* Prince Alexei Vasilyevich Golitsyn (1832–1901) was a friend of Pyotr Ilyich Tchaikovsky. Like the composer, Golitsyn was homosexual; but unlike the composer, he lived openly with his lover, Nikolay Vasilyevich Masalitinov (d. 1884). * Prince Grigory Golitsyn, Grigory Sergeyevich Golitsyn (1838–1907) was a general and the Governor of Transcaucasia in 1897–1904. * Lev Golitsyn (1845—1915) was one of the founders of winemaking at Yusupov Palace (Crimea). In his estate of Novyi Svet he built the first Russian factory of Champagne (wine), champagne wines. In 1889 the production of this winery won the gold medal at the Paris exhibition in the nomination for sparkling wines. He became the surveyor of imperial vineyards at Abrau-Dyurso in 1891. * Nikolai Golitsyn, Nikolai Dmitriyevich Golitsyn (1850–1925) was the son of Dmitry Borisovich Golitsyn (1803-1864) and governor of Archangel, Kaluga, and Tver. He became the last Tsarist prime minister of Russia. On a hesitating Golitsyn was appointed as successor of Alexander Trepov. Golitsyn begged the Emperor to cancel his appointment, citing his lack of preparation for the role of Prime Minister. The tsar refused. A few weeks later the February Revolution began. On 26 February Golitsyn used a (signed, but not yet dated) ukaze declaring that his Majesty had decided to interrupt the Imperial Duma until April, leaving it with no legal authority to act. The Government was paralyzed. "On the evening of 27 February (March 12 (N.S.) the Council of Ministers of Russia held its last meeting in the Marinsky Palace and formally submitted its resignation to the Tsar. The Provisional Committee of the State Duma ordered the arrest of all the ex-ministers and senior officials" The next day Golitsyn was transferred to the Peter and Paul Fortress for interrogation. During the period from 1920 to 1924 he was twice arrested by the State Political Directorate, OGPU, on the suspicion of connection with counterrevolutionaries. After his third arrest (on 12 February 1925), he was executed on 2 July 1925 in Leningrad on the charge of participating in a "counter-revolutionary monarchist organization" * Princess Sophie Galitzine (1858–1883) who married French aristocrat Paul d'Albert de Luynes, Duke of Chaulnes and was the mother of Emmanuel d'Albert de Luynes, Emmanuel d'Albert de Luynes, Duke of Chaulnes and Picquigny and Duke of Uzès, Marie Thérèse, Duchess of Uzès. * Anna Nikolaevna Golitsyna (1859—1929) married Mikhail Rodzianko, chairman of the Imperial Duma. She, Zinaida Yusupova, and Elizabeth Feodorovna secretly supported Felix Yusupov, Grand Duke Dmitry Pavlovich of Russia and Vladimir Purishkevich the murder of Grigory Rasputin. Rodzianko became one of the key politicians during the Russian February Revolution. He was unacceptable as prime minister and Prince Georgi Lvov, a member of the Constitutional Democratic Party, became his successor. * Boris Borisovich, Prince Galitzine, Boris Borisovich Golitsyn (1862–1916) was a prominent physicist who invented the first electromagnetic seismograph in 1906. * Vladimir Golitsyn (1902–1943) After an early career as a sailor, during the 1920s Vladimir began a very successful career as a book illustrator and well-known artist, illustrating around forty books between 1925 and 1941. He also worked for the magazines the Universal Pathfinder, Pioneer and several others. Despite his very popular artwork, he was barely tolerated by the Stalinist bureaucracy and as general conditions worsened, found it increasingly hard to support his parents and young family. According to his brother, the writer Sergei Golitsyn, Vladimir died from exhaustion and under-nourishment in the Sviyazhska prison camp on 6 February 1943. * Prince Leo Golitsyn (b. 1905—), who escaped from Soviet Russia during World War I and came to settle in Canada by 1929 in Edson, Alberta. He and his wife, an Egyptian Princess, purchased 420 acres of land, mostly bordering the McLeod River. Golitsyn and his wife started an airplane charter company at Bear Lake. After the Princess died during a vacation in Europe, Leo moved to Hollywood where he was seen acting in various films as an extra, including in ''The Razor's Edge (1946 film), The Razor's Edge'' and ''The Chocolate Soldier''. * Sergei Golitsyn was the son of Mikhail Vladimirovich Golitsyn (1873–1942), and published his ''Memoirs of a Survivor: The Golitsyn Family in Stalin's Russia'', covering the period from the revolution in 1917 to the entry of the Soviet Union into World War II in 1941. * Nikolai Vladimirovich(1874-1942) * Yuri Golitsyn (1919–2002), was born in Yokohama, and was one of the founders of public relations having written the handbook on the subject and pushed research on the family forward to being published in a book. He was also a member of The Right Society and yet championed action against concentration camps after being the first allied officer to witness one firsthand (Natzweiler) * Princess Irene Galitzine (1916–2006), fashion designer, was the daughter of Boris Galizin (1878–1958) * George Vladimirovich Galitzine (1916–1992) in whose memor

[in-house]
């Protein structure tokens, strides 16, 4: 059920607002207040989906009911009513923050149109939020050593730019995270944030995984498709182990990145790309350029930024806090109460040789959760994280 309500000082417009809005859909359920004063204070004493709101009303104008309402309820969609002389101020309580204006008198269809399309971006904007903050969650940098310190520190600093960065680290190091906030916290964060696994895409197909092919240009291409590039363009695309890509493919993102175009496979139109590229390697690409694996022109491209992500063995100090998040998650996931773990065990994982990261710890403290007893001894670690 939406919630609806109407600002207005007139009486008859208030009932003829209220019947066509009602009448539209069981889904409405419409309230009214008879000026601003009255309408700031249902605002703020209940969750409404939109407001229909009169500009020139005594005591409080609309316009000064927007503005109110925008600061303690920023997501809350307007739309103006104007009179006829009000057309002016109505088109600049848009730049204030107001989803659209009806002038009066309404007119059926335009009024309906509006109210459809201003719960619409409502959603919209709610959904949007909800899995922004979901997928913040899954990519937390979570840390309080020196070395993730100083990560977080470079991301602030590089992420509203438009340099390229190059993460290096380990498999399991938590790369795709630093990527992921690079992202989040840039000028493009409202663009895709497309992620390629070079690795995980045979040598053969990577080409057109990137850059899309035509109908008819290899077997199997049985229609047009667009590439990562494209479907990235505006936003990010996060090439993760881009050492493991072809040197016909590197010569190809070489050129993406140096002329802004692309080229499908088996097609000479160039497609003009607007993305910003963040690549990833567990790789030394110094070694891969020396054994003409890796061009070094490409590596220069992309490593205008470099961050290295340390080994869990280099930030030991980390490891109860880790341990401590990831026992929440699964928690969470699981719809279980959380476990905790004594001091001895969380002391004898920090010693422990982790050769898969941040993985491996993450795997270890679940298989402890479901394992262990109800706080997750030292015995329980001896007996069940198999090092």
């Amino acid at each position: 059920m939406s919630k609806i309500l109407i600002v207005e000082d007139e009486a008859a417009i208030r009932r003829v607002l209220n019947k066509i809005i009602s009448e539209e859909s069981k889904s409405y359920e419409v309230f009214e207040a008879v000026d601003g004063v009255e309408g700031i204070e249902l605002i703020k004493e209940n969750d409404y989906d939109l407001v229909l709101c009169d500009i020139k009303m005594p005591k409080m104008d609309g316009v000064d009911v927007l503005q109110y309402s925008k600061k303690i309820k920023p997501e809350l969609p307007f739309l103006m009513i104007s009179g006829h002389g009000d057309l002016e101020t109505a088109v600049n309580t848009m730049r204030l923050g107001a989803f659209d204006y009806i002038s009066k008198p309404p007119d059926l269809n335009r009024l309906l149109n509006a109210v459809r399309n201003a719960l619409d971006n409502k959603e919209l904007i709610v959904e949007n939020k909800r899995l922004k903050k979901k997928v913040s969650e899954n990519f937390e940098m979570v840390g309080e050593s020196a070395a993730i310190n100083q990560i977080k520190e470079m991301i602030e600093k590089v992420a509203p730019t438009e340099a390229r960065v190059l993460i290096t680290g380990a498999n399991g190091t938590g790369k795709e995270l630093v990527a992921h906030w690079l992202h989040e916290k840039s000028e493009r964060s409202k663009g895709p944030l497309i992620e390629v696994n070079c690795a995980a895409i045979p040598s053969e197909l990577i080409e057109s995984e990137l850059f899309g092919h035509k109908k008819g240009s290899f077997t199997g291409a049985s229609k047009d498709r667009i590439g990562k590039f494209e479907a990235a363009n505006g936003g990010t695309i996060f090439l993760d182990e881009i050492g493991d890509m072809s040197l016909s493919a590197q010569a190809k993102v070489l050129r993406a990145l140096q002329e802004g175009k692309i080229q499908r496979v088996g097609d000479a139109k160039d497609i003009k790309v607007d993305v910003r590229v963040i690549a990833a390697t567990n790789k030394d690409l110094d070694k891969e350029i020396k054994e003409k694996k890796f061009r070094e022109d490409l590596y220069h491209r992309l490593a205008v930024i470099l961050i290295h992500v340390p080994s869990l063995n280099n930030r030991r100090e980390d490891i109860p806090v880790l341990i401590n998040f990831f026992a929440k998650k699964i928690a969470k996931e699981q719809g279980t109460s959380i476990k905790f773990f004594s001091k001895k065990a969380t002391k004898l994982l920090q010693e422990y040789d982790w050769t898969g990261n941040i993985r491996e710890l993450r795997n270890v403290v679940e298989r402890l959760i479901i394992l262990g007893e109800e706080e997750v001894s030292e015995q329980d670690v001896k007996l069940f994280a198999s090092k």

The Prince George Galitzine Memorial Library